Weekly Update | February 02, 2024
Let’s hop straight into five of the biggest developments this week.
1. Chinese manufacturing PMI ticked up to 49.2
The post Covid-19 recovery in Chinese manufacturing remains on course, albeit with ebbing momentum. The manufacturing PMI edged higher to 49.2 from the previous 49.0, pointing to ongoing progress to expansion. This, however, undershot the more optimistic market expectation of 49.3. The deduction is that although current stimulus policies are having profound effect, more concerted effort is still required to attain sector growth.
2. Australia’s CPI slumped to 3.4% y/y
Inflationary pressure in Australia is cooling off ahead of schedule. CPI fell to 3.4% in the twelve months to December, a significant reduction from the previous 4.3%. The rate of inflationary deceleration was much faster than the 3.7% anticipated by markets. The inference is that the historically high interest rates are proving effective in pushing towards the RBA’s inflation target.
3. US employment cost index fell to 0.9% q/q
Employers are spending less than expected on labour in the US. The employment cost index receded to 0.9% from the previous 1.1% in the final quarter of 2023, lower than the market forecasts of 1.0%. The structural changes in the US labour market continue to manifest on employment costs as automation takes hold.
4. US FED held interest rates static at 5.5%
The US FED left the Federal Funds rate unchanged at 5.5%, in a move well read by market participants. With inflation on the wane, the central bank moved on from its tightening bias. Solid economic performance, however, saw the statement point to lack of urgency to cut rates too soon. The inference to markets was that a status quo of circumstances is emerging where a higher for longer short-term policy is preferred.
5. UK leaves interest rates unchanged at 5.25%
The BOE left its official bank rate static at 5.25% for a fourth consecutive sitting. The majority decision was in line with market expectations and was largely underpinned by an overall reduction in inflationary pressure. The voting outcome however points greater impetus to raise rather than cut rates, pointing to possibilities of holding the current 16-year high rates for longer.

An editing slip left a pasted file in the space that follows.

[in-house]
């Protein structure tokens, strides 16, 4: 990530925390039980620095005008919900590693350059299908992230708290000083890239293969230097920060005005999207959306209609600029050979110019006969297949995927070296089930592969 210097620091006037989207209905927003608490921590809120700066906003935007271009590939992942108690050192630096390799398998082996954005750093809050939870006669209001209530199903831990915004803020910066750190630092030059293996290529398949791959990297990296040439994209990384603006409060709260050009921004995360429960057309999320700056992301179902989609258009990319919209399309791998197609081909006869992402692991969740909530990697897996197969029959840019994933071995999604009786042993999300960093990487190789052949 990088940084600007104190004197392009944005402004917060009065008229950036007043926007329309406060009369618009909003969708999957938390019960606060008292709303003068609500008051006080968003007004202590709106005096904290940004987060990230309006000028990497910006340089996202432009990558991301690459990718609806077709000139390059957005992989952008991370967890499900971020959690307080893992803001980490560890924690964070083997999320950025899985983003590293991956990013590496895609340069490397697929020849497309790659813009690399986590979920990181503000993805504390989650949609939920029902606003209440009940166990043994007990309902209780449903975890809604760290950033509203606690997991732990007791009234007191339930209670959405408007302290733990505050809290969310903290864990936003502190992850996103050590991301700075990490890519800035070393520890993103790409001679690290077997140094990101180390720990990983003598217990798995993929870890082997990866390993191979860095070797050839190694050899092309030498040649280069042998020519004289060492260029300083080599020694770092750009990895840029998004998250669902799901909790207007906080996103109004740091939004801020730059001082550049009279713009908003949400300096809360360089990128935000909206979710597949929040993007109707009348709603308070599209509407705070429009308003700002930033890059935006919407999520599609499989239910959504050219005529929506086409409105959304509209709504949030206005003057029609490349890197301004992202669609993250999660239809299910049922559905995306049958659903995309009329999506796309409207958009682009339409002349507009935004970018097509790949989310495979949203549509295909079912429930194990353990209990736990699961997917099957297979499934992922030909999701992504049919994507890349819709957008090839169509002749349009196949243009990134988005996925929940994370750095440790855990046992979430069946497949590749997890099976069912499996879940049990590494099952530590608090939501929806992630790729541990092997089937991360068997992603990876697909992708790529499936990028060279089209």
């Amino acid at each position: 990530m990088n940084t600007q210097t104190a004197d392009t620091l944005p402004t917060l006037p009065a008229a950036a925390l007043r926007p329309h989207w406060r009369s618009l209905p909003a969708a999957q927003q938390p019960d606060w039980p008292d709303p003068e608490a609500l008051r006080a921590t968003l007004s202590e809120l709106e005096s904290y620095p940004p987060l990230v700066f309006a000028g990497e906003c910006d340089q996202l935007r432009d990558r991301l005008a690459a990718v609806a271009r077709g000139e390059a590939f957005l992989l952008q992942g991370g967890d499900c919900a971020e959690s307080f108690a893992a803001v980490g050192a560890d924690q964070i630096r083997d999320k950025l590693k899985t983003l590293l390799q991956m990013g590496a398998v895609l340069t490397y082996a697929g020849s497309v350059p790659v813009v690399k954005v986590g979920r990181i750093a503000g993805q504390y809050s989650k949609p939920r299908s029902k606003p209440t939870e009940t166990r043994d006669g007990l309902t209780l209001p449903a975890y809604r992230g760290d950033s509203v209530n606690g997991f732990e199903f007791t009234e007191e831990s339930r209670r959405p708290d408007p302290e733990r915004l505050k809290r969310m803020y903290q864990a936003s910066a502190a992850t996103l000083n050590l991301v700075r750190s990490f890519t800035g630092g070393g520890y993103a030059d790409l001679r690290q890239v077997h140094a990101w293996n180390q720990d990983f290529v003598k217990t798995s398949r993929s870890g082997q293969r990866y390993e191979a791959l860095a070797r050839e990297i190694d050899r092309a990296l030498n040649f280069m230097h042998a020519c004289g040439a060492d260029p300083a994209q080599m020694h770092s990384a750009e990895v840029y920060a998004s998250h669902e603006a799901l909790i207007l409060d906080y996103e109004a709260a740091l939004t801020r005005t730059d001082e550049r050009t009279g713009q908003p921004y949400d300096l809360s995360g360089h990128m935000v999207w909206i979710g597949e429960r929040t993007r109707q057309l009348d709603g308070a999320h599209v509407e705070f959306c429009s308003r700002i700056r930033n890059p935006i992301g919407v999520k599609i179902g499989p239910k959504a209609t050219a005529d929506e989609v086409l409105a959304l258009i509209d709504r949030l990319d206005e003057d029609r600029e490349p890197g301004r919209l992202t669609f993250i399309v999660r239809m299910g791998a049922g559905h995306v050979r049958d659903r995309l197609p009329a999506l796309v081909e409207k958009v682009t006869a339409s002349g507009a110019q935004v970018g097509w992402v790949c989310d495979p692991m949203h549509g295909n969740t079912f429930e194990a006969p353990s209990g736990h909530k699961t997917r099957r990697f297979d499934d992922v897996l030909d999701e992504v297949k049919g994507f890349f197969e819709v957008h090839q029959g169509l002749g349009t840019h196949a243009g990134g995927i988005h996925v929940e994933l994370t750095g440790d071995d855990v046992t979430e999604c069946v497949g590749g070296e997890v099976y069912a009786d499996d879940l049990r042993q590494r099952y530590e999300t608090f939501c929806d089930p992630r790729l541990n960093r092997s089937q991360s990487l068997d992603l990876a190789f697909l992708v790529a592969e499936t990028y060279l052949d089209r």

As per usual, below shows the performance of a range of futures markets we track. Some of these are included within the universe of our multi-strategy hedge fund.
A combination of unfavourable weather and bacterial infection has reduced orange output in Brazil, Mexico and USA, driving the price to an all-time high this week. Supply fears occasioned by the El Nino weather pattern has also constricted supply for cocoa, coffee and oats. The VIX chopped around over the week as markets whipsawed around the FOMC meeting and statement. Gold roared higher on geopolitical risk and uncertainty. The energy complex took a breather after a period of consistent price increases. Wheat, canola, ethanol and corn were dismal in a seasonally driven glut, as crop yields look to be higher than expected.
Here is the week’s heatmap for the largest companies in the ASX.
A mixed week for the ASX as markets weighs up cooling inflation and possibility of a rate cut; and adversities of geopolitical shocks. Financials were mixed with some stocks like SCG and GMG doing most weightlifting with impressive gains of +3.07% and +2.42% respectively. ASX was the biggest loser, closing – 3.49% down. Non energy minerals were similarly mixed albeit with a bullish bias. JHX and NST were the biggest gainers, netting +3.37% and +3.08% while S32 lost most at – 2.08%. Healthcare tech, consumer services and energy miners were green without exception. Tech services, retailers and transporters posted mixed results.
Below shows our proprietary trend-following barometer which captures the number of futures contracts within our universe hitting new short and long-term trends.
Please reach out if you’d like to find out more about how our quantitative approach captures the price action covered above, or if you would like to receive these updates directly to your inbox, please email email@example.com.